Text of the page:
Susi Hülsmeyer-Sinay has had the pleasure to live and pack with llamas since 1994. Llama rescue is one of the projects close to our hearts at Yellowstone Llamas. Susi has been involved in rescue operations over the years welcoming unwanted or abandoned animals into the ranks of our pack llamas.
For the last few decades, the llama and alpaca community has been raising, breeding, selling, showing, packing and simply enjoying camelids. With the up and down swings of the economy over the past few decades, breeders and owners have come and gone. The market for these once extremely high-priced animals has slowly but steadily declined. This downturn resulted in more animals in need of “rescuing”, be it from neglect or simply from situations where owners cannot take care of them anymore.
There is no doubt that there is a surplus of llamas (and alpacas) in this country. Unfortunately, an imbalance of continued breeding and a more and more saturated market is certainly one of the reasons llamas find themselves in the “unwanted” corner. A message needs to go out to potential llama owners that “rescue llamas” are not inferior to “other” llamas. These animals may simply find themselves in a dire situation because they are the wrong color or size for the latest fad or their owners discarded them for other personal reasons.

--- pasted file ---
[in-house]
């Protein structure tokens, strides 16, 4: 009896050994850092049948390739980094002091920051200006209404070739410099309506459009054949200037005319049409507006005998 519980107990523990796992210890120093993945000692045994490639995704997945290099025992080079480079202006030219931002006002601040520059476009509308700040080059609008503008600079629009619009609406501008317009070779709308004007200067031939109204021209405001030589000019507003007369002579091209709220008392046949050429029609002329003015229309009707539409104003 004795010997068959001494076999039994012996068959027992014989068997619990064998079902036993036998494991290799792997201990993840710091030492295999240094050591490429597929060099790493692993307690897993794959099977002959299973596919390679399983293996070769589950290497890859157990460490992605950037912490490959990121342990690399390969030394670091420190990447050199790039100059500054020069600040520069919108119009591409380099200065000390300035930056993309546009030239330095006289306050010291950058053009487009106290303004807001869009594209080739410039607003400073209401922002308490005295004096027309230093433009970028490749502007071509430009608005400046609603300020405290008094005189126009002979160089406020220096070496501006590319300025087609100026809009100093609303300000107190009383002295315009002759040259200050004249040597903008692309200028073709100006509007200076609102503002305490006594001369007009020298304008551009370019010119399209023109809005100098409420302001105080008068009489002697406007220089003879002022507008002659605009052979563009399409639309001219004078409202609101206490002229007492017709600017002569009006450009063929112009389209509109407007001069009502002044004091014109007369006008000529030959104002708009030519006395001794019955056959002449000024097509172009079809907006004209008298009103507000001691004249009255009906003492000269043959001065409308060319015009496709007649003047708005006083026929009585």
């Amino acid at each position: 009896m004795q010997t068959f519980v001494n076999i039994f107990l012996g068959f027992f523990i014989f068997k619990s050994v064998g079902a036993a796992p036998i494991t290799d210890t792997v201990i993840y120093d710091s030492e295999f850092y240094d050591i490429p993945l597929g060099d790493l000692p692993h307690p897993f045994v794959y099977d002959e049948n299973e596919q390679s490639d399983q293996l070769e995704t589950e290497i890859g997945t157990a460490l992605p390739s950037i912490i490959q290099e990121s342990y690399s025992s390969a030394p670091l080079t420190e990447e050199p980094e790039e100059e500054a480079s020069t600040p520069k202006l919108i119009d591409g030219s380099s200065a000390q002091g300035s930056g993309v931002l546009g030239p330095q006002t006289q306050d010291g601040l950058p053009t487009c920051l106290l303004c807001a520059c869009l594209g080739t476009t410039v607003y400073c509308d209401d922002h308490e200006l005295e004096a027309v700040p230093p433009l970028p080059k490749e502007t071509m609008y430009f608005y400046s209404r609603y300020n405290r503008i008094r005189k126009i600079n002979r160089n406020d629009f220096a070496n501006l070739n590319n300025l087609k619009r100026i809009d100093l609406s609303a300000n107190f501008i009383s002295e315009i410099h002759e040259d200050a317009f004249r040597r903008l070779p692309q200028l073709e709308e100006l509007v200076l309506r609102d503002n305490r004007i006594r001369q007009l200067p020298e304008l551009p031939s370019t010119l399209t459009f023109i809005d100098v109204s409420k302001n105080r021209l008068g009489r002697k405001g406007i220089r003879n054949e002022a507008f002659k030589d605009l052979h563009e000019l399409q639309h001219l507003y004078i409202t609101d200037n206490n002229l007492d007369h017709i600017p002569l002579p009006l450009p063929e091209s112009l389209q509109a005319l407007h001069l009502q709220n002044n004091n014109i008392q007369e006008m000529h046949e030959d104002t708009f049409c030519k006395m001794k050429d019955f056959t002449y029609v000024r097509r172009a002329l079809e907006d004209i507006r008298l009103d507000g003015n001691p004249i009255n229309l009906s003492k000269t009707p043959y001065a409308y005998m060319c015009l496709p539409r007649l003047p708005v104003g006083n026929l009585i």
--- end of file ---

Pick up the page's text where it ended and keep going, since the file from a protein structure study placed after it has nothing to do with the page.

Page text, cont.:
Yellowstone Llamas is actively working to enhance the lives of “rescue llamas” by volunteering at rescue operations, by adopting rescued llamas and integrating them into our pack trip operation, by connecting potential adopters and adoptable animals, and by supporting non-profit rescue and care facilities such as the Southwest Llama Rescue Organization.
During the largest animal rescue operation ever conducted at a sanctuary, Susi participated in saving and loading hundreds of llamas destined for homes all over the country in December of 2011. The now defunct Large Animal Sanctuary in Northern Montana (MLAS) dangerously and in many cases fatally neglected over 1000 animals, over 700 of which were llamas – the largest llama herd in North America at the time! In the process, Yellowstone Llamas adopted 4 males. Otis, Teddy and Nahani joined our ranks of pack llamas and have roamed Yellowstone’s backcountry with us, while Pikuni, the little llama in the hay, stays at home. Lupe, not pictured here and rescued from a dangerous situation in New Mexico, as well as Lewis the Yellowstone Llama whose story you can find on this website, are the latest in the line of llamas rescued.
If you have enjoyed one of our llama treks that most certainly included one or more of our rescued llamas, and would like to make a donation to our llama crew, please contact us at firstname.lastname@example.org. We look forward to hearing from you!
To donate or adopt llamas nationwide or to inquire about volunteeering, please check out:
You can also designate Southwest Llama Rescue as your charity of choice when purchasing from amazon.com through Amazon Smile.
The Llamas and People @ Yellowstone Llamas